Today’s debate against Florida Senate Bill 90 followed Democrat’s narrative last week characterizing legislation put forward by Republicans as reminiscent of “Jim Crow.”
Last week it was House Bill 1 Combating Public Disorder. This week it’s Senate Bill (SB) 90, Election Administration.
Senator Audrey Gibson (D-District 6) said during Senate floor debate on the bill, “Why do we need a bill that does absolutely nothing? I believe it is a trick. We should not put up any more impediments to vote.”
Senator Perry Thurston (D-District 33) said, “Just because you’re paranoid, it doesn’t mean they aren’t out to get you. Why do we want to make it more difficult to vote? (This bill) is a modern-day version of voter suppression in the state of Florida.”
But Republicans argued that the legislation will enhance election security and “codifies” executive orders issued by Governor Ron DeSantis amid the pandemic, including orders that gave supervisors of elections more time to count mail-in ballots.
“The goal for everybody is to make it as easy as possible to vote and as hard as possible to cheat,” Senator Joe Gruters (R-District 23) argued.
He said he took issue with the depiction of the bill as voter suppression, “This does nothing to suppress the vote. It does nothing to restrict the vote. What we’re trying to do is make sure that we preserve our sacred duty and right of having every vote count.”
SB 90 makes changes to the Florida election code. According to staff analysis of the bill, instead of a request for vote-by-mail (VBM) being good for two election cycles, it is reduced to one. It limits a person’s lawful possession of a VBM ballot to his or her own, those of his or her immediate family, and two others, and expands the definition of “immediate family” to include a grandchild. It prohibits a governmental entity from mailing or otherwise providing a VBM ballot without a request and requires that a voter’s signature be verified against a signature within the preceding four years. It also limits the use of drop boxes to a county’s early voting hours of operation and requires drop boxes at all locations to be monitored in person. The bill creates additional security and accountability measures related to drop boxes and prohibits anyone other than election staff from giving any item to a voter within the no-solicitation zone at polling locations, except that supervisors’ staff may still provide needed items to voters within the nosolicitation zone. It also increases transparency by creating new requirements for real-time election data reporting, and makes other administrative changes intended to facilitate election administration.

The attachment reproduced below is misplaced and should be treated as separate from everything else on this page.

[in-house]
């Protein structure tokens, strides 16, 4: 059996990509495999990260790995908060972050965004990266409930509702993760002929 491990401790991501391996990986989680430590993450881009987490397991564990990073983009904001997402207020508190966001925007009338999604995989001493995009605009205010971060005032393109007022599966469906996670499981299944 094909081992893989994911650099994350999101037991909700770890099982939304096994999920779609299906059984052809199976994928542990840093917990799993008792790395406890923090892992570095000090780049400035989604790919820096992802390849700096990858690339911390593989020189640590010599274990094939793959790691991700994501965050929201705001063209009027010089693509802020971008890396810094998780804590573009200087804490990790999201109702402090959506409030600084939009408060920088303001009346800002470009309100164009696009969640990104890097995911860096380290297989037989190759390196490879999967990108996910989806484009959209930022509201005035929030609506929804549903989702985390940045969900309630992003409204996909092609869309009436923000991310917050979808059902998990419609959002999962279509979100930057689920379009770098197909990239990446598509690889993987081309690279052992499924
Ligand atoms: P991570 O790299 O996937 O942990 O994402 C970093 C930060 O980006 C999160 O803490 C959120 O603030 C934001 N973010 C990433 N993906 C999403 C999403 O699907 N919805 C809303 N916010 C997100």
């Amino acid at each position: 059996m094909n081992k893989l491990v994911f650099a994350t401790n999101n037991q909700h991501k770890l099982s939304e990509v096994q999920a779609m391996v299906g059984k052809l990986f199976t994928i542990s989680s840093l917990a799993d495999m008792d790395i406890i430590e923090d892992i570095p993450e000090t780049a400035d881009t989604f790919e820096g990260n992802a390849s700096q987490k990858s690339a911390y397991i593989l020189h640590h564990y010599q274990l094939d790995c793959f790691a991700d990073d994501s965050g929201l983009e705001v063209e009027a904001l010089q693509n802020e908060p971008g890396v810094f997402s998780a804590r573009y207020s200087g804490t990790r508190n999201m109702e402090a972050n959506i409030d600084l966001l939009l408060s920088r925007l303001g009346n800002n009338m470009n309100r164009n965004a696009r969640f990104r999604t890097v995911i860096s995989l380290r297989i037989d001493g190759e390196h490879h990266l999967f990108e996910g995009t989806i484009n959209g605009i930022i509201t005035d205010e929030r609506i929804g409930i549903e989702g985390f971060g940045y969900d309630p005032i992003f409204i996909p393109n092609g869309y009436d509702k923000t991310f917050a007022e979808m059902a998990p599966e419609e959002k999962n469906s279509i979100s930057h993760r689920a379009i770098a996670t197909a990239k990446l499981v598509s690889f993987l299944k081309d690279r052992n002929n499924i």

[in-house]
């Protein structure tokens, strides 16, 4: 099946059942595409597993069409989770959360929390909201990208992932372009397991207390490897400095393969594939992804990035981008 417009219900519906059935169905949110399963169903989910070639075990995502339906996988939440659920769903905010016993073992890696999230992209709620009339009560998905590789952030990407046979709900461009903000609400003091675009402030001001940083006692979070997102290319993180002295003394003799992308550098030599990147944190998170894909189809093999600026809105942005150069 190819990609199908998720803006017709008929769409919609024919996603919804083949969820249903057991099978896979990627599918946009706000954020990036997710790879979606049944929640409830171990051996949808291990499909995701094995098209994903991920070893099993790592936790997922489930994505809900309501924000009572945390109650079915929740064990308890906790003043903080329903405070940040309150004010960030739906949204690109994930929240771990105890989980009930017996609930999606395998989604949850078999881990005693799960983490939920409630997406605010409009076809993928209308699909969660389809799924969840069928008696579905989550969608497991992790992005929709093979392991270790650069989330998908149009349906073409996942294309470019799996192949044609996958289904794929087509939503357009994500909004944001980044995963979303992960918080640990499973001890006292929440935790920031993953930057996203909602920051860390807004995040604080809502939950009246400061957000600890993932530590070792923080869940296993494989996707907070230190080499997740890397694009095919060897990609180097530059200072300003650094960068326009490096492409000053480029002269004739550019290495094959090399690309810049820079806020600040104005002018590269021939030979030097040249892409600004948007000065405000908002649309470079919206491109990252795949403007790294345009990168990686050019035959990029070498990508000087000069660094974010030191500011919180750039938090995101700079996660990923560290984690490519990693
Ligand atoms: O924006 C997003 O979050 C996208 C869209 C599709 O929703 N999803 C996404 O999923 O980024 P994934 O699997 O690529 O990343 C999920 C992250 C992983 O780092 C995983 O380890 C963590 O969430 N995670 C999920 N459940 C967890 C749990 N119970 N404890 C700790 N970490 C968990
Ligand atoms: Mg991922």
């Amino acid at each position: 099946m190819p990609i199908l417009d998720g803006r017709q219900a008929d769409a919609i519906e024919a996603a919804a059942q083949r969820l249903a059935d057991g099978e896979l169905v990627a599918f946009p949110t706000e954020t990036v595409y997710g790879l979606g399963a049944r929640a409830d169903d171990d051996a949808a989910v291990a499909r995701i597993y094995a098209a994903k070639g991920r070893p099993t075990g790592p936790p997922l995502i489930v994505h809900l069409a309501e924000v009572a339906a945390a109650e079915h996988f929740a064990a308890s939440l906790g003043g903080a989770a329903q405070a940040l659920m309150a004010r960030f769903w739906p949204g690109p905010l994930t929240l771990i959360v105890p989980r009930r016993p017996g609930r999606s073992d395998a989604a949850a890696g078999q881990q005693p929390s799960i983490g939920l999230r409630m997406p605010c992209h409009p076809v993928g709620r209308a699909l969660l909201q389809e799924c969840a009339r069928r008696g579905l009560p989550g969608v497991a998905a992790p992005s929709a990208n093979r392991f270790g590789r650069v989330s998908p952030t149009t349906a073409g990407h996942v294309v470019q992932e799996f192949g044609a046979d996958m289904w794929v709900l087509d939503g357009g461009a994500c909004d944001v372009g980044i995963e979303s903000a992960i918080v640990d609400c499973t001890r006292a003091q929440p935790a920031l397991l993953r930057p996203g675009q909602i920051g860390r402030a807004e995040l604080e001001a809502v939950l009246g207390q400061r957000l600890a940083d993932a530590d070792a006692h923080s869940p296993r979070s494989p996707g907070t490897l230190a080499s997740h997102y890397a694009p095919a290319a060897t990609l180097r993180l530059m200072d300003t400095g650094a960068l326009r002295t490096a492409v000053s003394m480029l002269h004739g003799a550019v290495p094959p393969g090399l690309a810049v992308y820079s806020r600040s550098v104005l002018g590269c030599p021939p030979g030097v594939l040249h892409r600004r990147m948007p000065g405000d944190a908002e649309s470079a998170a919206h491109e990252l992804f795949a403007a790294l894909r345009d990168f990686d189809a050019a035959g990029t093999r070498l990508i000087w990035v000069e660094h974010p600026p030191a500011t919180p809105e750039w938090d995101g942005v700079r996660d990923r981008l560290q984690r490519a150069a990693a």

Democrats insist the bill aims to keep minority voters from voting. “Florida has the worse record of voter suppression in the country,” said Senator Randolf Bracy (D-District 11), “and this narrative is consistent with suppression. I believe we are just continuing an ugly legacy.”
But Republicans countered saying the legislation is needed to ensure the security and transparency of Florida’s elections, “One ballot of fraud is too many. Every vote should count that is legal and done correctly,” Senator Travis Hutson (R-District 7) said.
Republicans said Floridians have a number of ways to cast ballots, including in-person on Election Day, in person during early voting, through mail-in ballots and manned drop boxes.
“Voters have to plan for elections,” said Senator Jim Boyd, R-District 21) “Elections don’t sneak up on us. We know when that election is going to be. Along with our right to vote, it is also our responsibility to prepare to vote.”
The bill passed 23 to 17.
The state’s supervisors of election overwhelmingly opposed this bill from when it was first introduced – and 48 of the 67 counties are Republican.